The project abstract should provide a clear and concise summary of your project in no more than one page, including the need your project addresses, the target population it will serve, the goals and objectives you aim to achieve, a brief description of your project’s activities and expected outcomes, and the amount of funding you are requesting. Write the abstract last, after completing the rest of the proposal, to ensure it accurately reflects the content.

3. Statement of Need

In the statement of need, clearly describe the problem or need your project aims to address, using compelling data, statistics, examples, and stories to support your case and illustrate the human impact of the problem and the potential benefits of your proposed solution. Explain how the problem affects your target population and the wider community, discuss any gaps in existing services or programs that your project aims to fill, and emphasize why it is important to address the issue now.

4. Program Description

Provide a detailed description of your project or program, including its goals, objectives, activities, and expected outcomes, as well as how it will be implemented (including the timeline, staffing, and resources required) and how it aligns with the funding organization’s priorities. If you plan to use any innovative assistive technology or equipment, provide details about it and explain how it will enhance your project’s effectiveness.

5. Goals and Objectives

State your project’s overall goal(s) and how they align with your organization’s mission and the funding organization’s priorities, then break down your goals into specific, measurable, achievable, relevant, and time-bound (SMART) objectives that address the needs of your target population and contribute to achieving your project’s goals. Describe how you will measure progress towards your goals and objectives and what indicators of success you will track.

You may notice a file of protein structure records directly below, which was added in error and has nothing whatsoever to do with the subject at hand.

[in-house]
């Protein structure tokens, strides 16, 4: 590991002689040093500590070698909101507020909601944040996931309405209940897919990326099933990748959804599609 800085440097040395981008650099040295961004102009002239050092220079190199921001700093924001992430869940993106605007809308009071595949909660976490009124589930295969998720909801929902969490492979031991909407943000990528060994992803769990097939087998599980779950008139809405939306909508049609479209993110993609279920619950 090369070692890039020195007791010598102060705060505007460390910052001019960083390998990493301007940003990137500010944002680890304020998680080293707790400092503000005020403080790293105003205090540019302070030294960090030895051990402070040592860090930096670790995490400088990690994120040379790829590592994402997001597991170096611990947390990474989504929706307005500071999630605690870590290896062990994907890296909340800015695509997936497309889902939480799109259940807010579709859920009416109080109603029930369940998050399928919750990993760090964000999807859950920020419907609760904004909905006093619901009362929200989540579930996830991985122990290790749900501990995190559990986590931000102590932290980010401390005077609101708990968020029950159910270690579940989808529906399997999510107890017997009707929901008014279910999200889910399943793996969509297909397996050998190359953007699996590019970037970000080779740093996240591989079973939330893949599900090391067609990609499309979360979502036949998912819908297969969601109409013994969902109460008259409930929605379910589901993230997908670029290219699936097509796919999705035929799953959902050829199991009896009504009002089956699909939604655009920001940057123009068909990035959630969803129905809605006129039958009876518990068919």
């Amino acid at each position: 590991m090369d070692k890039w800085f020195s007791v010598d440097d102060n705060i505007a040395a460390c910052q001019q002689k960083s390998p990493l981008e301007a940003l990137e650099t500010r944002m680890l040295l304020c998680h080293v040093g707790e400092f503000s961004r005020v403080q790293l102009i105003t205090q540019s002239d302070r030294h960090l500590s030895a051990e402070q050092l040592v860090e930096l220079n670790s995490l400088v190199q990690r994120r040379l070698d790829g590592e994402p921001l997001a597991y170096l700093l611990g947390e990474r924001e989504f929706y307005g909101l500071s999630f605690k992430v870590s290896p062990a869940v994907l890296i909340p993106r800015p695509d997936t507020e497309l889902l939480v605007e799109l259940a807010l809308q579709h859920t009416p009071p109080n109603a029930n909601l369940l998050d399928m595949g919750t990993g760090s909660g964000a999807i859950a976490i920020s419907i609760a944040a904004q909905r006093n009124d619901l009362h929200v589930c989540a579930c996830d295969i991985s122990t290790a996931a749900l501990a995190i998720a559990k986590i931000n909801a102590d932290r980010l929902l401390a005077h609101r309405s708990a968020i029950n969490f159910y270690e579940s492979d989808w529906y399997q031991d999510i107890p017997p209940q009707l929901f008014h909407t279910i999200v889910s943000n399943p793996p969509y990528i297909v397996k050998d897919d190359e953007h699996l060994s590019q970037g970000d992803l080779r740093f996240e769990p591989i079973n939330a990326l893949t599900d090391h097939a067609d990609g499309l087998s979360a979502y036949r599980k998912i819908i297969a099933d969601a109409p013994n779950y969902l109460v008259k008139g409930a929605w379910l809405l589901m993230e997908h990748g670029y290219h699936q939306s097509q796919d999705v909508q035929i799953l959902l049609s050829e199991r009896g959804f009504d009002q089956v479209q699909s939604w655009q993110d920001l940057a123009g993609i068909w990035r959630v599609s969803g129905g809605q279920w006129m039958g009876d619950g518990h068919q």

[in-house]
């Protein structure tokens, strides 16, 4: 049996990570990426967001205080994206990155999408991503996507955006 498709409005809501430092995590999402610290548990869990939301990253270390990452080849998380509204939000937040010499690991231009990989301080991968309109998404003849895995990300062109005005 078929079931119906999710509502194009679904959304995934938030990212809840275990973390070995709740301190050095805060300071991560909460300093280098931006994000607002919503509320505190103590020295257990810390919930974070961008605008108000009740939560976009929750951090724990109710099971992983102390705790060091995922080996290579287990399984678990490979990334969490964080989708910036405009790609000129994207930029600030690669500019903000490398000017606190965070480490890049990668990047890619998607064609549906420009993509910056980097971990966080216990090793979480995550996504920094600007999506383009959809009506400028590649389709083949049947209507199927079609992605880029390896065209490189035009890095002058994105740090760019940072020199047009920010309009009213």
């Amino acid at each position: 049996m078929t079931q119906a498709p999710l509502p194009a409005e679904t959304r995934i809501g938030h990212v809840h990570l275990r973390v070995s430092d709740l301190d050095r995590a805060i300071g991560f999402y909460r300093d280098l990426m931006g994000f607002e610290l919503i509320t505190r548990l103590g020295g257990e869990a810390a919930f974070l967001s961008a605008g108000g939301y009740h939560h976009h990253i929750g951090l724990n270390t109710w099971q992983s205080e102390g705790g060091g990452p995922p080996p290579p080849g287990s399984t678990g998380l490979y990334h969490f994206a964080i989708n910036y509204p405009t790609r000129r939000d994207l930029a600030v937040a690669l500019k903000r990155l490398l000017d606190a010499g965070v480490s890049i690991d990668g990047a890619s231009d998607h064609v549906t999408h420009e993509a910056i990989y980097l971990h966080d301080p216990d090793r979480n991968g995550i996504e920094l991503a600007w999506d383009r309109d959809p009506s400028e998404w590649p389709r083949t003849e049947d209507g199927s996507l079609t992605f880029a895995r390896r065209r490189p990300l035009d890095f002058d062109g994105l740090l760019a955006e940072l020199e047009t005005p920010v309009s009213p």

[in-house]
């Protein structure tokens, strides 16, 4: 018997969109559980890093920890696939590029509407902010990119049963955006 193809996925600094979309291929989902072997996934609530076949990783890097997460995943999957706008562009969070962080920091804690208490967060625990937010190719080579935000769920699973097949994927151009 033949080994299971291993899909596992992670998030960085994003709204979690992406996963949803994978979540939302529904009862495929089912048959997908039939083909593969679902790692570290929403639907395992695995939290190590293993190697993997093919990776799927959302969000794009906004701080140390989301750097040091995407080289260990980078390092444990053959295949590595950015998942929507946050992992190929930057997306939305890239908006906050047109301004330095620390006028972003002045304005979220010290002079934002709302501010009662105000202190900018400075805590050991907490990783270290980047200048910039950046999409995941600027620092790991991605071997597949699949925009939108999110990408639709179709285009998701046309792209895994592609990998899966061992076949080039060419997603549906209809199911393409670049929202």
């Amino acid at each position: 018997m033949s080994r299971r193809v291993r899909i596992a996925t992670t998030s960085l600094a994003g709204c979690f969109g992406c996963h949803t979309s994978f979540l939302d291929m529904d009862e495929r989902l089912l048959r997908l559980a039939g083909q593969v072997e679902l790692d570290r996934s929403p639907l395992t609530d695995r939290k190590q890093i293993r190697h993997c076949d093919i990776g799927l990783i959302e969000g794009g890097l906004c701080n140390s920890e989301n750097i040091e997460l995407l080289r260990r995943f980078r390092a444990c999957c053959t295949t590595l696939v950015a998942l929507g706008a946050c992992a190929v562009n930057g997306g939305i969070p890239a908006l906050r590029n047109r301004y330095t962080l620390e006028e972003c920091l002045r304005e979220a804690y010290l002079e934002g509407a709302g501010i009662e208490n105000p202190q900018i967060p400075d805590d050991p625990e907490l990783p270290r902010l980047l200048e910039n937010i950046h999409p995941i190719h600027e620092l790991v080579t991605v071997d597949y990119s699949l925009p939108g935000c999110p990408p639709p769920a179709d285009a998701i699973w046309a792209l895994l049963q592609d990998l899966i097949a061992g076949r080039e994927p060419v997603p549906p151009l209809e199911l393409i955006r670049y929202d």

6. Timeline

Provide a detailed timeline that outlines the key milestones, activities, and deliverables of your project, broken down into phases or quarters with specified start and end dates for each activity. Ensure that your timeline is realistic, allows sufficient time for planning, implementation, and evaluation, and highlights any critical path items or dependencies that may impact your project’s progress.

7. Budget

The budget should provide a detailed breakdown of all income and expenses related to your project, categorized into areas such as personnel, equipment, supplies, travel, and indirect costs, with justification provided for each expense explaining how it relates to your project’s activities and goals. If you have secured or plan to secure funding from other sources, identify them and the amounts committed or requested, and ensure that your budget is accurate, realistic, and aligned with your project’s scope and timeline.

8. Evaluation

Describe how you will evaluate the success and impact of your project, both during and after implementation, by identifying the specific metrics, indicators, and data sources you will use to measure progress towards your goals and objectives, explaining how you will collect, analyze, and report on data, and discussing how you will use the findings to inform project improvements, future planning, and dissemination of results and lessons learned to relevant stakeholders and the wider community.

9. Staff and Organizational Information

Provide information about your organization’s mission, history, and key achievements, highlighting its capacity to implement and sustain the proposed project, and describe the qualifications, experience, and roles of key project staff, including their relevant skills, certifications, and previous successes in similar projects. This section should demonstrate that your organization has the expertise, resources, and commitment needed to successfully carry out the proposed project.

10. Appendix